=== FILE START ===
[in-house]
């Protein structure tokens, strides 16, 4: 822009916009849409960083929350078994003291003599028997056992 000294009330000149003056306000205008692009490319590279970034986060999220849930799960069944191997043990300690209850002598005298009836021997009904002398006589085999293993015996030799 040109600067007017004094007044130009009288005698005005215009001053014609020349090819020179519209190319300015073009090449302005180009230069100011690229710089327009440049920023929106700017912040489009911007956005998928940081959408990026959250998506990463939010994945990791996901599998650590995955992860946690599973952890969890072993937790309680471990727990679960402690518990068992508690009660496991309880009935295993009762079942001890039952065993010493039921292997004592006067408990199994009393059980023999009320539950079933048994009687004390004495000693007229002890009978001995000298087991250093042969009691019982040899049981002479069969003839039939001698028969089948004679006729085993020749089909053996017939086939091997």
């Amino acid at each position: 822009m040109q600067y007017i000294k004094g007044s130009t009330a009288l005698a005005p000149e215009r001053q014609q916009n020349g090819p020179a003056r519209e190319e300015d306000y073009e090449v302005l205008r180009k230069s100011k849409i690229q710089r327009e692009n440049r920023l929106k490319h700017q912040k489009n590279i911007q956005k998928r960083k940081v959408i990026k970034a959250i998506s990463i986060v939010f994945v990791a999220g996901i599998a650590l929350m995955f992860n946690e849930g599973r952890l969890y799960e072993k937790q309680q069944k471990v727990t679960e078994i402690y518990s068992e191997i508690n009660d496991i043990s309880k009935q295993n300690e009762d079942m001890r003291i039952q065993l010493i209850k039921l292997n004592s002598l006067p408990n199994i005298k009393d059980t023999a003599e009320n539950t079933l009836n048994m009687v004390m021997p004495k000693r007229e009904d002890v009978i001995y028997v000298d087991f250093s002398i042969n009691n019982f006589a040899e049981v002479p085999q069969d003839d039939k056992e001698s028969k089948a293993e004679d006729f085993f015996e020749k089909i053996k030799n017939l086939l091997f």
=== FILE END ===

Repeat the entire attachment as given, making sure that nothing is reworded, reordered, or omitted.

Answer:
[in-house]
């Protein structure tokens, strides 16, 4: 822009916009849409960083929350078994003291003599028997056992 000294009330000149003056306000205008692009490319590279970034986060999220849930799960069944191997043990300690209850002598005298009836021997009904002398006589085999293993015996030799 040109600067007017004094007044130009009288005698005005215009001053014609020349090819020179519209190319300015073009090449302005180009230069100011690229710089327009440049920023929106700017912040489009911007956005998928940081959408990026959250998506990463939010994945990791996901599998650590995955992860946690599973952890969890072993937790309680471990727990679960402690518990068992508690009660496991309880009935295993009762079942001890039952065993010493039921292997004592006067408990199994009393059980023999009320539950079933048994009687004390004495000693007229002890009978001995000298087991250093042969009691019982040899049981002479069969003839039939001698028969089948004679006729085993020749089909053996017939086939091997």
């Amino acid at each position: 822009m040109q600067y007017i000294k004094g007044s130009t009330a009288l005698a005005p000149e215009r001053q014609q916009n020349g090819p020179a003056r519209e190319e300015d306000y073009e090449v302005l205008r180009k230069s100011k849409i690229q710089r327009e692009n440049r920023l929106k490319h700017q912040k489009n590279i911007q956005k998928r960083k940081v959408i990026k970034a959250i998506s990463i986060v939010f994945v990791a999220g996901i599998a650590l929350m995955f992860n946690e849930g599973r952890l969890y799960e072993k937790q309680q069944k471990v727990t679960e078994i402690y518990s068992e191997i508690n009660d496991i043990s309880k009935q295993n300690e009762d079942m001890r003291i039952q065993l010493i209850k039921l292997n004592s002598l006067p408990n199994i005298k009393d059980t023999a003599e009320n539950t079933l009836n048994m009687v004390m021997p004495k000693r007229e009904d002890v009978i001995y028997v000298d087991f250093s002398i042969n009691n019982f006589a040899e049981v002479p085999q069969d003839d039939k056992e001698s028969k089948a293993e004679d006729f085993f015996e020749k089909i053996k030799n017939l086939l091997f």